SPRINGFIELD, Mass. (State House News Service) – A Springfield representative is asking Gov. Maura Healey to permanently increase the presence of the State Police and for federal law enforcement agencies to establish “a greater presence” in his city as it deals with an uptick in gun violence this year.
Rep. Bud Williams, the Springfield Democrat who chairs the Joint Committee on Racial Equity, Civil Rights, and Inclusion for the House, and the Black and Latino Legislative Caucus, said Wednesday that Springfield is “dealing with a more violent criminal element that has little respect for life” and announced plans to lobby state and federal authorities for more officers to be assigned to the city.
“Springfield is the capital of western Massachusetts and should be afforded all the public safety resources necessary to ensure a safe city. As Springfield goes, so goes the region,” Williams said. “It is clear we need more federal involvement to stem a rising crime rate going forward.”
The fourth-term rep said he would like to see more agents of the FBI, U.S. Drug Enforcement Administration, Bureau of Alcohol, Tobacco, Firearms and Explosives, and troopers of the Mass. State Police “permanently assigned” to fight crime in Springfield. Williams said he plans to outline his proposal to federal authorities next week, will ask U.S. Rep. Richard Neal of Springfield “to influence the Department of Justice regarding the assignment of personnel to Springfield,” and will talk directly to Gov. Healey about state troopers.
There were 20 shooting incidents in Springfield between June 1 and Aug. 14 this year, including 12 homicides, the city’s police department said. Between Aug. 6 and Aug. 14 alone, Springfield experienced four gun violence homicides.
While the number of shootings was almost identical to the 21 shootings recorded during the same period of 2022, the Springfield Police Department said that last year’s shootings resulted in only two homicides.
“What we are seeing is more fully automatic firearms and ghost guns than ever before and while there is a slight increase in shootings this year, we have seen more than 70 percent increase in the amount of firepower we recover. That is troubling,” Springfield Police Superintendent Cheryl Clapprood said in an Aug. 14 press release.
Last week, Springfield Mayor Domenic Sarno and leaders of the Springfield Police Department met with representatives from the Massachusetts State Police, Commonwealth Interstate Narcotics Reduction Enforcement Team and Violent Fugitive Apprehension Section, Hampden County Sheriff’s Department, the Bureau of Alcohol, Tobacco, Firearms and Explosives, Drug Enforcement Administration and the FBI to “strategize ways from the law enforcement side to address this recent uptick in gun violence,” the city said.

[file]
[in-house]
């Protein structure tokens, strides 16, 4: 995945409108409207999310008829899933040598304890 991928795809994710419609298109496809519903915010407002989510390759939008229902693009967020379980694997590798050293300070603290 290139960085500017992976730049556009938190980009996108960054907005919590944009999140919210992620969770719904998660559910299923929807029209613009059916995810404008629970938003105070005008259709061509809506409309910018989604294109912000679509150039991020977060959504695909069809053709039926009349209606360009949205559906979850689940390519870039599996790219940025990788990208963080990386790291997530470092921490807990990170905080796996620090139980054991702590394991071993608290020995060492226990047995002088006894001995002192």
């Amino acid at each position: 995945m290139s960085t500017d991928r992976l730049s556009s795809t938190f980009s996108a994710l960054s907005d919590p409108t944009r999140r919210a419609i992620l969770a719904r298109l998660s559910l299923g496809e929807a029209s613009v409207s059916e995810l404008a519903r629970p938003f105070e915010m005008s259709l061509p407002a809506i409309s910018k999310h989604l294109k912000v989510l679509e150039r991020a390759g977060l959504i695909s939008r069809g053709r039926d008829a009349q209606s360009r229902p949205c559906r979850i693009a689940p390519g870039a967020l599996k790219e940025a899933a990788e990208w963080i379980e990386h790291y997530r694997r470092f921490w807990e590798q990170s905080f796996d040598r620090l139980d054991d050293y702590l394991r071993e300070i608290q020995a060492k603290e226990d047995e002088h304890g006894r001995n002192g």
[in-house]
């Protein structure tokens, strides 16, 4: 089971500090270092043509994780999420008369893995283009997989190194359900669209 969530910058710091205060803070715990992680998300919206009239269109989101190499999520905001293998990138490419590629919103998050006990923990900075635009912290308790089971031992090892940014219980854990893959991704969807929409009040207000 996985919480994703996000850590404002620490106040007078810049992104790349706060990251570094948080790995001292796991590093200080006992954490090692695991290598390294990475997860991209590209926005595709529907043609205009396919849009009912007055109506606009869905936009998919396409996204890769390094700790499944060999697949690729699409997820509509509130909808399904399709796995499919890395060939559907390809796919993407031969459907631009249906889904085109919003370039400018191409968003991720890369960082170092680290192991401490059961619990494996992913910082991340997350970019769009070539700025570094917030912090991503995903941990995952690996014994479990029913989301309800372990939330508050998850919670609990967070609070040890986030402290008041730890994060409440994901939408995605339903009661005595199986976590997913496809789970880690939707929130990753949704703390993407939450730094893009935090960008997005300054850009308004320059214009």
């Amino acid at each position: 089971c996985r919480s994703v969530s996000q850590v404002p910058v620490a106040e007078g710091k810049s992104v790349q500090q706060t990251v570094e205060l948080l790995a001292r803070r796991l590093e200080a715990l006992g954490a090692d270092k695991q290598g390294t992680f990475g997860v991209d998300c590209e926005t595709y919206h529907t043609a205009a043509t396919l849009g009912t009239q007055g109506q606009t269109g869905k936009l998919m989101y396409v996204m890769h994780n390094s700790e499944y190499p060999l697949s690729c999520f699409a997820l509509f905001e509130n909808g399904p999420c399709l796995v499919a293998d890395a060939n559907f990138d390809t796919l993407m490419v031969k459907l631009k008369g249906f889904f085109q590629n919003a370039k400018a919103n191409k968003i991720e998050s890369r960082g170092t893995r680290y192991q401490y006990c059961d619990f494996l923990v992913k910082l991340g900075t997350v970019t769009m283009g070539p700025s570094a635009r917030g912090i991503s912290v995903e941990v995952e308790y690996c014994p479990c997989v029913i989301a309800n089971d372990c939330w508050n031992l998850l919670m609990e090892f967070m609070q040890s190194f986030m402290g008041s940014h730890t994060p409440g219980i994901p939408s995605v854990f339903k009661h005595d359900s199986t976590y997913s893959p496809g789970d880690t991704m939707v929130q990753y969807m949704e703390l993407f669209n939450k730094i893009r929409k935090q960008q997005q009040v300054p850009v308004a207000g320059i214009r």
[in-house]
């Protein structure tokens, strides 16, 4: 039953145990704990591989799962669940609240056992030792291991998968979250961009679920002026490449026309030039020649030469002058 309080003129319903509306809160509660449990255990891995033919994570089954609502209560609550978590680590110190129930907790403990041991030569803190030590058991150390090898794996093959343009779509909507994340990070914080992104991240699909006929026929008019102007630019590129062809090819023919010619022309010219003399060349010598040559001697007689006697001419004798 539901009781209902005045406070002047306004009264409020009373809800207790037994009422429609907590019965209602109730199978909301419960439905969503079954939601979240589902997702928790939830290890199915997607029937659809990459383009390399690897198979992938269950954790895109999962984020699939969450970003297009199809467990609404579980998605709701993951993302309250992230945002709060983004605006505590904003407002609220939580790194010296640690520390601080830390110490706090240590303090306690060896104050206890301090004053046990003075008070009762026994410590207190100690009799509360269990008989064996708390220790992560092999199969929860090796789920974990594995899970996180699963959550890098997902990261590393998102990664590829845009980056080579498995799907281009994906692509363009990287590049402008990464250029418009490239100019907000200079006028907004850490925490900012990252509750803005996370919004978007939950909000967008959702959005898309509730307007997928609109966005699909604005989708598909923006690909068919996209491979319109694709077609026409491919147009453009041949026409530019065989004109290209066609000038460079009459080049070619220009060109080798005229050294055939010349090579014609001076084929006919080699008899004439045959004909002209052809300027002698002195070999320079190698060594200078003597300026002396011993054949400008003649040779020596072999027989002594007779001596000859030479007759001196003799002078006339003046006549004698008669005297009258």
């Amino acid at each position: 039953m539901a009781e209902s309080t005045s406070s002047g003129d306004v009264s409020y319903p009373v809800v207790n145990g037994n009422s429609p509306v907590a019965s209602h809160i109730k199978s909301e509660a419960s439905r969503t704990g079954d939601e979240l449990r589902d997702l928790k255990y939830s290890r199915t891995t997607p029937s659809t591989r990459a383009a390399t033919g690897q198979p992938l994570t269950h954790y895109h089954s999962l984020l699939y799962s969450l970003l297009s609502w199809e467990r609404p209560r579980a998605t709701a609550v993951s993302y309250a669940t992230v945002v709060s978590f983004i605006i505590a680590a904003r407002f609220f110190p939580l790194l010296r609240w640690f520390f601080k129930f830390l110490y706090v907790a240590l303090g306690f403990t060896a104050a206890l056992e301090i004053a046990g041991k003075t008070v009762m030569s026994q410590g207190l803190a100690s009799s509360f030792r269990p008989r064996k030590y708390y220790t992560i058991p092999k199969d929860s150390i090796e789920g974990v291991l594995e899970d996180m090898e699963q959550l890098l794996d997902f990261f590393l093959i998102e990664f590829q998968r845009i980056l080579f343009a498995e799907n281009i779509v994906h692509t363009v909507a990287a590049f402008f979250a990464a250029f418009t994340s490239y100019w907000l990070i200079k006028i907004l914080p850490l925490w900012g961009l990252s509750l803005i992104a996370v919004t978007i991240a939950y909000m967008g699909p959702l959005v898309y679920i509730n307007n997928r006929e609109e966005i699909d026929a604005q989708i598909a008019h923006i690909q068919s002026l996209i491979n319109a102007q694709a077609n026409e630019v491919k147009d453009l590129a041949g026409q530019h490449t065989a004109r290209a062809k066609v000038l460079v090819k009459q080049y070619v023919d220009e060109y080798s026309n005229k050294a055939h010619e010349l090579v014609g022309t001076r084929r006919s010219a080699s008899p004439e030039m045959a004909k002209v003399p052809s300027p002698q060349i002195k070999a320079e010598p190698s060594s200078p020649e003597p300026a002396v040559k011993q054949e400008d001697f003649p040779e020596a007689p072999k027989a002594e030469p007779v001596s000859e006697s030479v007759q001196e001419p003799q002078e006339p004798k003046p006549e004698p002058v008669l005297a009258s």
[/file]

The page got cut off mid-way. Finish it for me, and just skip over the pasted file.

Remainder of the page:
“The gun violence is a nationwide epidemic and needs to stop. Families and loved ones are grieving. What makes this situation even worse, is that the recent targeted criminal activity involving illegal guns could have been avoided as these crimes many a times were committed by repeat violent criminal offenders. Criminal suspects that often times have prior arrests and pending charges, most of the time involving illegal and ghost guns, but yet our courts and some judges believe these repeat violent criminal offenders are ok and not a threat to our residents and business community,” Sarno said. “Yet, here we are again, as these violent criminal offenders continue to harass our neighborhoods and terrorize our streets.”
Sarno said he had spoken multiple times with state Public Safety Secretary Terrence Reidy “about increased suppression patrols and he has reassured me and Police Superintendent Cheryl Clapprood that we will have the continued and increased support and partnership from the State Police to tackle this recent uptick of gun violence head on.”
The same day that Sarno huddled with a panoply of law enforcement agencies, Springfield police responded to an incident in which a 34-year-old man forcibly entered another unit in the multi-family house in which he lived, shot and killed a 52-year-old woman, a 12-year-old girl and a dog, and shot and wounded a 10-year-old girl before fatally turning his gun on himself.
Clapprood called the killings “one of the most heart-wrenching incidents I can remember” in her 40-plus years with the department.
Williams said he is particularly concerned with an “influx of illegal weapons from the 91 Corridor — gun running from New York to Vermont” that passes through and often stops in Springfield. He said offenders should be prosecuted on federal charges in U.S. District Court “to maximize sentences.”
“We need more federal sentencing to send a strong message to offenders,” Williams said.
Sarno sounded a similar message last week, saying that the “bad actors” fueling the city’s gun violence surge “have not and do not take advantage” of youth development, mental health, street outreach or re-entry programs that his administration funds.
“The only thing they would understand is incarceration,” the mayor said.